Of course, no military machine can function without the sacrifice in time and lives of people. Military men and women who are willing to make that sacrifice are a rare breed indeed. True, in years past there was a draft, but even then, there were those who volunteered, like my dad and many others. They saw a need, and knew that they had to answer the call to duty.
Over the course of the major wars the United States has been involved in beginning at World War I, we have lost a total of 619,300 men and women. That is an astounding number of people. Fighting evil is a costly business, both in money, and more importantly in the lives we have lost. Nevertheless, if we allow evil to prevail, we are in a far worse position. That is something every soldier knows all too well. It is what brings them to the point of making the decision to serve…to fight, and give their lives if necessary. It isn’t that they don’t know what they are getting into, because they do. They know that as a soldier, they will be taking the ultimate chance with their life, and they know that they may lose their life. And yet they serve. That is the picture of a true hero.
There are those who condemn our soldiers for their sacrifice, those who protest, and scream hate at them, but what they don’t really understand is that their very right to protest, scream, and even hate, comes from the fight our soldiers have waged to protect that very freedom. It is a tough job, and often thankless, but they fight because they can see what is right and what is wrong. It is wrong for anyone to steal the freedoms of another human being, and it is wrong for them to try to force their will on others. Soldiers have the vision to see this, and even when hate is aimed at them, they will fight for the rights of those who hate. Yes, soldiers are a rare breed, and they are heroes. They deserve our respect, and they deserve the honor and respect that this day is all about. Happy Memorial Day!! Be sure to thank a Veteran today.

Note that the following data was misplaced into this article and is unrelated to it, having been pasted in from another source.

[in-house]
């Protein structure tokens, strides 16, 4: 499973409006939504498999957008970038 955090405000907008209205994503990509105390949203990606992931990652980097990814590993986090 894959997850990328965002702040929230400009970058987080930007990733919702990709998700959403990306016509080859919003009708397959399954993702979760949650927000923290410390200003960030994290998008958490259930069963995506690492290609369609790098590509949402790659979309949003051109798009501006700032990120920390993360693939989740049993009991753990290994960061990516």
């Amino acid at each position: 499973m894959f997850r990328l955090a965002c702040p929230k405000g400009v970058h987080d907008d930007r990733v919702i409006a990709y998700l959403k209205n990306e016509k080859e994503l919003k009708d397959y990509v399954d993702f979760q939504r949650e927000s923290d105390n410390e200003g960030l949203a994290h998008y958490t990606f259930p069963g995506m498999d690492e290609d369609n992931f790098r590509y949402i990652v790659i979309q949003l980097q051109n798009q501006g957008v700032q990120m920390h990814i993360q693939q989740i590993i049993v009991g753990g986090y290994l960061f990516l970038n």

My cousin, Larry Cameron married his ex-wife, Kim about a year after she had her first child. Her son, Nehemiah was born with Cerebral Palsy. His biological dad was never in the picture, and that is definitely his loss, because Nehemiah is a very special guy. Larry was with Kim for the birth, and is the only dad, Nehemiah has ever known. Larry loved Nehemiah immediately, and after his marriage to Kim, he adopted him. Nehemiah loved Larry as much as Larry loved him too. They were extremely close from the very beginning. Nehemiah, who often goes by Neo, has two siblings…Moira and Conner.
Larry had joined the Army when he was 18 and spent 22 years in the service before retiring. For a time, was stationed in Korea. His kids were with him for a time after his divorce from Kim. Moira and Conner then went to live with their mother again, but Nehemiah stayed there for about 3 years. Nehemiah loved Korea, and wants to go back there to work as a teacher. He is very smart, and he will be an excellent teacher.
Like a lot of people, Neo is quiet until he gets to know you, and then he shows his true fun nature. He is very active. Being in a wheelchair has not slowed him down one bit. There is no obstacle that Neo considers too big. He simply never considers that he might not be able to do something. He simply does it and proves all the naysayers wrong. He hunts, water skis, plays basketball, and races. He is not afraid of any sport. If he decides he wants to play…he simply finds a way. His abilities and determination are inspiring. So many people just accept a disability, then sit down and do nothing, but not Neo. He is more active than a lot of people with no disabilities…maybe we should all take a page from his book and get out there and live life to the fullest. Recently, he went to a Pow Wow with his dad, and a friend from his Rugby team. His grandparents, my cousins, Shirley and Shorty Cameron, met up with them there. They all had a great time. He doesn’t get to visit his grandparents as often as he would like, and when he is there, it is hard for him to get around, so often times he has to be carried from one room to another, but he goes anyway…as often as he can…because he loves them so much, and they feel the same way about Neo.